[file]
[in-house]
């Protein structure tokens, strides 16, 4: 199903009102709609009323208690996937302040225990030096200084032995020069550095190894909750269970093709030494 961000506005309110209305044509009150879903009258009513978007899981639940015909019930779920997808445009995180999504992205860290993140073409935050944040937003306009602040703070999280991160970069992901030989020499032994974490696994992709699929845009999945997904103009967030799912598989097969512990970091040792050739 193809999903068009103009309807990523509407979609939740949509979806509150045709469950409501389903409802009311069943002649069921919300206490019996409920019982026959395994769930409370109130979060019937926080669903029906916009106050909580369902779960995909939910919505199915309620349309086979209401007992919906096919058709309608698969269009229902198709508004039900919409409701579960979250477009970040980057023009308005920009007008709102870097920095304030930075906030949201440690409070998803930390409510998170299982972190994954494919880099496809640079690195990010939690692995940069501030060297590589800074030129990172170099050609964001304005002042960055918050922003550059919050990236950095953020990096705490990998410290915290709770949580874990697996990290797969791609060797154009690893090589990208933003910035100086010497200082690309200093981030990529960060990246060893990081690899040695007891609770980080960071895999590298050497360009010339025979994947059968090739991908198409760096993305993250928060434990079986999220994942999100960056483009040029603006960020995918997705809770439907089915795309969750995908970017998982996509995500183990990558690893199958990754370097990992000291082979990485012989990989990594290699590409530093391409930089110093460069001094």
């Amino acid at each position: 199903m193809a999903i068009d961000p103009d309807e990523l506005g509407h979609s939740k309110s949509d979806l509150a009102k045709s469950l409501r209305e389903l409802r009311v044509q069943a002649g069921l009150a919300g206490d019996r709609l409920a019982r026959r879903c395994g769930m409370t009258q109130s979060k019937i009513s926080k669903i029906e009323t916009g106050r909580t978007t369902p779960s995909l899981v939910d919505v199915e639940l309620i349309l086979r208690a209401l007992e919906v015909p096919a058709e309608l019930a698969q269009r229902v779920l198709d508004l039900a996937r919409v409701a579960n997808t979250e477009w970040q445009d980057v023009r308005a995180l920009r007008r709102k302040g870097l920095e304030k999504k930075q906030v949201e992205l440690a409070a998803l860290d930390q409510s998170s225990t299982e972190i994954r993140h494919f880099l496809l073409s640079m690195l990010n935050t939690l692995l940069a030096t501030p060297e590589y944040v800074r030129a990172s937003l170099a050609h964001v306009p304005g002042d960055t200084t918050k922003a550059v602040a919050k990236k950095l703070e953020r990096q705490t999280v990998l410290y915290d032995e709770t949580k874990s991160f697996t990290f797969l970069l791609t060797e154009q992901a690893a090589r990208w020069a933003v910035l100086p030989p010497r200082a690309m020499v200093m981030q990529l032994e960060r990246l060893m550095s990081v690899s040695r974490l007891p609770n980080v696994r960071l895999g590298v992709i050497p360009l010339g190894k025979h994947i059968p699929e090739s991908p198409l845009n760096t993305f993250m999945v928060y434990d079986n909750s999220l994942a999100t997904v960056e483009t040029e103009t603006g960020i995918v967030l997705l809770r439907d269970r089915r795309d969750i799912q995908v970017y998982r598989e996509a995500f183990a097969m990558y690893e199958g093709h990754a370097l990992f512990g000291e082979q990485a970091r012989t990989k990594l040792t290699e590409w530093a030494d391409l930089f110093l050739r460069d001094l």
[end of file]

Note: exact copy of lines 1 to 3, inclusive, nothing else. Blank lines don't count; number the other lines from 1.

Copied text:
[in-house]
């Protein structure tokens, strides 16, 4: 199903009102709609009323208690996937302040225990030096200084032995020069550095190894909750269970093709030494 961000506005309110209305044509009150879903009258009513978007899981639940015909019930779920997808445009995180999504992205860290993140073409935050944040937003306009602040703070999280991160970069992901030989020499032994974490696994992709699929845009999945997904103009967030799912598989097969512990970091040792050739 193809999903068009103009309807990523509407979609939740949509979806509150045709469950409501389903409802009311069943002649069921919300206490019996409920019982026959395994769930409370109130979060019937926080669903029906916009106050909580369902779960995909939910919505199915309620349309086979209401007992919906096919058709309608698969269009229902198709508004039900919409409701579960979250477009970040980057023009308005920009007008709102870097920095304030930075906030949201440690409070998803930390409510998170299982972190994954494919880099496809640079690195990010939690692995940069501030060297590589800074030129990172170099050609964001304005002042960055918050922003550059919050990236950095953020990096705490990998410290915290709770949580874990697996990290797969791609060797154009690893090589990208933003910035100086010497200082690309200093981030990529960060990246060893990081690899040695007891609770980080960071895999590298050497360009010339025979994947059968090739991908198409760096993305993250928060434990079986999220994942999100960056483009040029603006960020995918997705809770439907089915795309969750995908970017998982996509995500183990990558690893199958990754370097990992000291082979990485012989990989990594290699590409530093391409930089110093460069001094």
């Amino acid at each position: 199903m193809a999903i068009d961000p103009d309807e990523l506005g509407h979609s939740k309110s949509d979806l509150a009102k045709s469950l409501r209305e389903l409802r009311v044509q069943a002649g069921l009150a919300g206490d019996r709609l409920a019982r026959r879903c395994g769930m409370t009258q109130s979060k019937i009513s926080k669903i029906e009323t916009g106050r909580t978007t369902p779960s995909l899981v939910d919505v199915e639940l309620i349309l086979r208690a209401l007992e919906v015909p096919a058709e309608l019930a698969q269009r229902v779920l198709d508004l039900a996937r919409v409701a579960n997808t979250e477009w970040q445009d980057v023009r308005a995180l920009r007008r709102k302040g870097l920095e304030k999504k930075q906030v949201e992205l440690a409070a998803l860290d930390q409510s998170s225990t299982e972190i994954r993140h494919f880099l496809l073409s640079m690195l990010n935050t939690l692995l940069a030096t501030p060297e590589y944040v800074r030129a990172s937003l170099a050609h964001v306009p304005g002042d960055t200084t918050k922003a550059v602040a919050k990236k950095l703070e953020r990096q705490t999280v990998l410290y915290d032995e709770t949580k874990s991160f697996t990290f797969l970069l791609t060797e154009q992901a690893a090589r990208w020069a933003v910035l100086p030989p010497r200082a690309m020499v200093m981030q990529l032994e960060r990246l060893m550095s990081v690899s040695r974490l007891p609770n980080v696994r960071l895999g590298v992709i050497p360009l010339g190894k025979h994947i059968p699929e090739s991908p198409l845009n760096t993305f993250m999945v928060y434990d079986n909750s999220l994942a999100t997904v960056e483009t040029e103009t603006g960020i995918v967030l997705l809770r439907d269970r089915r795309d969750i799912q995908v970017y998982r598989e996509a995500f183990a097969m990558y690893e199958g093709h990754a370097l990992f512990g000291e082979q990485a970091r012989t990989k990594l040792t290699e590409w530093a030494d391409l930089f110093l050739r460069d001094l």